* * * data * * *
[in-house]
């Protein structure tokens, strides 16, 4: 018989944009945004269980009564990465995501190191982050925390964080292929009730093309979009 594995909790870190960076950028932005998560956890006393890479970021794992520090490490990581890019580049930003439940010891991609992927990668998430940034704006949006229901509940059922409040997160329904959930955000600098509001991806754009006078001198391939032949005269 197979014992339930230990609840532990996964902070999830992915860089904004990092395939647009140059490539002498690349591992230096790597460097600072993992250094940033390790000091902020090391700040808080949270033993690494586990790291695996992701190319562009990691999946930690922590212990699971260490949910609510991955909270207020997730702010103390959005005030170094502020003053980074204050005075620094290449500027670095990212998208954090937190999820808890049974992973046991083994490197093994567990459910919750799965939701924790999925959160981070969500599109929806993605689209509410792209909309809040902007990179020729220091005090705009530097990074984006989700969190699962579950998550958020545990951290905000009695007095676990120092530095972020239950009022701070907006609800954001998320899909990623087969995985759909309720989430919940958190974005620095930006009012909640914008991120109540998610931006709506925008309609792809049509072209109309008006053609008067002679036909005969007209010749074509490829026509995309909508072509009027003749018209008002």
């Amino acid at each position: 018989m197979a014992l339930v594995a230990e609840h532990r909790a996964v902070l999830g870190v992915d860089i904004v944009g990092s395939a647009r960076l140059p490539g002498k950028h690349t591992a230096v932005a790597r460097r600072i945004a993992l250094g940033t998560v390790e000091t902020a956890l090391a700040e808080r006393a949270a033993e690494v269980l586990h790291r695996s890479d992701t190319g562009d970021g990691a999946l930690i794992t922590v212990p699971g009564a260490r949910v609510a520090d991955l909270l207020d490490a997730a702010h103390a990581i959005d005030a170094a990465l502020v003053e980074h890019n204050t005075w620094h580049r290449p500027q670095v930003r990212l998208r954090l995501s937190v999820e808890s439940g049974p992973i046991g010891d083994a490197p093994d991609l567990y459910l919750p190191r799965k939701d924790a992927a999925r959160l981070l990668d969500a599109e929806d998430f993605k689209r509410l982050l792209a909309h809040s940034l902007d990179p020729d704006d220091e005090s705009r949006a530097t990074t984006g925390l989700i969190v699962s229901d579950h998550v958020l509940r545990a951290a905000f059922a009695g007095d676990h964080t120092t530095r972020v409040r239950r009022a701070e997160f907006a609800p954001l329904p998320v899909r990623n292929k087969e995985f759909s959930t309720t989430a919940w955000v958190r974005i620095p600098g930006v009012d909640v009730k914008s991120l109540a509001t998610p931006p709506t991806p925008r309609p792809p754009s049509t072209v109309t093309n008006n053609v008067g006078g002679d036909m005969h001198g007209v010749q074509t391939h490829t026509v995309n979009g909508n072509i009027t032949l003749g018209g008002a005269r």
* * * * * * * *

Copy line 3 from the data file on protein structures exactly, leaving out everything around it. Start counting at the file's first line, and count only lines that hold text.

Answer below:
């Amino acid at each position: 018989m197979a014992l339930v594995a230990e609840h532990r909790a996964v902070l999830g870190v992915d860089i904004v944009g990092s395939a647009r960076l140059p490539g002498k950028h690349t591992a230096v932005a790597r460097r600072i945004a993992l250094g940033t998560v390790e000091t902020a956890l090391a700040e808080r006393a949270a033993e690494v269980l586990h790291r695996s890479d992701t190319g562009d970021g990691a999946l930690i794992t922590v212990p699971g009564a260490r949910v609510a520090d991955l909270l207020d490490a997730a702010h103390a990581i959005d005030a170094a990465l502020v003053e980074h890019n204050t005075w620094h580049r290449p500027q670095v930003r990212l998208r954090l995501s937190v999820e808890s439940g049974p992973i046991g010891d083994a490197p093994d991609l567990y459910l919750p190191r799965k939701d924790a992927a999925r959160l981070l990668d969500a599109e929806d998430f993605k689209r509410l982050l792209a909309h809040s940034l902007d990179p020729d704006d220091e005090s705009r949006a530097t990074t984006g925390l989700i969190v699962s229901d579950h998550v958020l509940r545990a951290a905000f059922a009695g007095d676990h964080t120092t530095r972020v409040r239950r009022a701070e997160f907006a609800p954001l329904p998320v899909r990623n292929k087969e995985f759909s959930t309720t989430a919940w955000v958190r974005i620095p600098g930006v009012d909640v009730k914008s991120l109540a509001t998610p931006p709506t991806p925008r309609p792809p754009s049509t072209v109309t093309n008006n053609v008067g006078g002679d036909m005969h001198g007209v010749q074509t391939h490829t026509v995309n979009g909508n072509i009027t032949l003749g018209g008002a005269r």